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36 Hours in Washington, DC – New York Times

36 Hours in Washington, DC – New York Times

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Clockwise from top left: A view of the Capitol from the United States Botanic Garden; reading room at the Library of Congress; a tray of milkshakes at Ted’s Bulletin; Eastern Market; a performance at HR 57. Credit Gabriella Demczuk/The New York Times

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While most Americans associate Capitol Hill with Congressional misadventures and general dysfunction, thousands of people — senators, reporters, congressional aides, artists, working-class long-timers and young families — call it home. Amid the charming rowhouses and grand federal buildings, Capitol Hill is dotted with restaurants and night spots. Its history is vibrant and largely accessible, from the United States Capitol to the Navy Yard, where the banks of the Anacostia River were once lined with military ships, to dynamic H Street, the site of riots after the 1968 assassination of the Rev. Dr. Martin Luther King Jr. And don’t forget baseball. Take in a Nationals game, if possible, among cheering fans and very good stadium chow.

FRIDAY

1. Green Oasis | 3 p.m.

Most tourists are drawn to the city’s spectacular array of admission-free Smithsonian museums, but the United States Botanic Garden is an overlooked pleasure in the shadows of the Capitol. Created by Congress as an instructional garden, this is an oasis of roses; medicinal plants; native, exotic and endangered flowers; orchids; shoots and seeds; ferns and the occasional carnivorous plant and more. You could while away an hour in the National Garden alone, with its Butterfly Garden and the First Ladies Water Garden, which explores the history of White House residents and their gardening interests. Also on the grounds is the lovely Bartholdi Park, where visitors can pick up horticulture tips. No gift shop, no restaurant. Just flowers, and more flowers.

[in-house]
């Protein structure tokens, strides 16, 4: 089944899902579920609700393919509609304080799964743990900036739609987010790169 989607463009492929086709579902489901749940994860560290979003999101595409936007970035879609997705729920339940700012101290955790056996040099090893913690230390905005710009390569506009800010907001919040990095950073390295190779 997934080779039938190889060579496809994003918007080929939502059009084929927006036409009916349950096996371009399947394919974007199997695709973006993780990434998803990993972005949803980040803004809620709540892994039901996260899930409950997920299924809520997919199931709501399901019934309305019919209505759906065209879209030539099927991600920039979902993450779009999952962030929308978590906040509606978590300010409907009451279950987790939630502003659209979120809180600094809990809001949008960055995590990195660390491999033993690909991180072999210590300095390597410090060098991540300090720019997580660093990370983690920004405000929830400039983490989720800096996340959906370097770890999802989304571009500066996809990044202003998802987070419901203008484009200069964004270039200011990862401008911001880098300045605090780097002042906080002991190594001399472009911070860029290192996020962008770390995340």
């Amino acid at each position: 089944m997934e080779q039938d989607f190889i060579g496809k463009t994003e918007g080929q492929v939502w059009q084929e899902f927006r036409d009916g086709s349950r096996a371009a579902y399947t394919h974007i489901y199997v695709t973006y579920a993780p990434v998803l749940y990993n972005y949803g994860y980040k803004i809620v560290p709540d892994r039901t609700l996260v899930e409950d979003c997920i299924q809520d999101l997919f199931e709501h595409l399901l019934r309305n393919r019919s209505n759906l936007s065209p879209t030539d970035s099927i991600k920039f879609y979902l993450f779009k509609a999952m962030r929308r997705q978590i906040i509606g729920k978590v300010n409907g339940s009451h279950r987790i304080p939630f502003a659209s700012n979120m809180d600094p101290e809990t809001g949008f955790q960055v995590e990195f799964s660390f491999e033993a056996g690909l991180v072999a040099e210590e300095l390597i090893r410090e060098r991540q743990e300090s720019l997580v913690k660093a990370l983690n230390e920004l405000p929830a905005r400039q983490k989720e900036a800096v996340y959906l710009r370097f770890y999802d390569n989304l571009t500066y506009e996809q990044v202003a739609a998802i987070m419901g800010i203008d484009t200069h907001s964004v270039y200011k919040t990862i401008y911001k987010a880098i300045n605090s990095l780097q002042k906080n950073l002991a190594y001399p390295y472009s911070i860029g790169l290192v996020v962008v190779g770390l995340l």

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United States Botanic Garden. Credit Gabriella Demczuk/The New York Times

2. Rose and Rye | 6 p.m.

By 4:30, locals are lined up for the first seating at Rose’s Luxury, a cultish little Barracks Row spot that has a distinct Charleston vibe. Head upstairs to the bar for a cocktail served in gorgeous mismatched barware. Try the rose-water cocktail, with a generous splash of rye ($ 11). The fried oysters ($ 3 each) are among the best you’ll find in any city, and don’t miss the confit jerk chicken ($ 13).

3. H Street Sustenance | 8 p.m.

Head north to bustling H Street, where gentrification has been slow but steady, to begin the rest of your evening. Start at the Atlas Room, where tables fill quickly and reservations are recommended. Residents know to sidle up to the bar for a bourbon and innovative American cooking, including pork shoulder with eggplant in a spicy peach sauce ($ 23) or foie gras with truffle vincotto appetizer ($ 13). The bartender can be a little cranky at first; engage him on the wine list and chickpea dish, and he’ll be your best friend.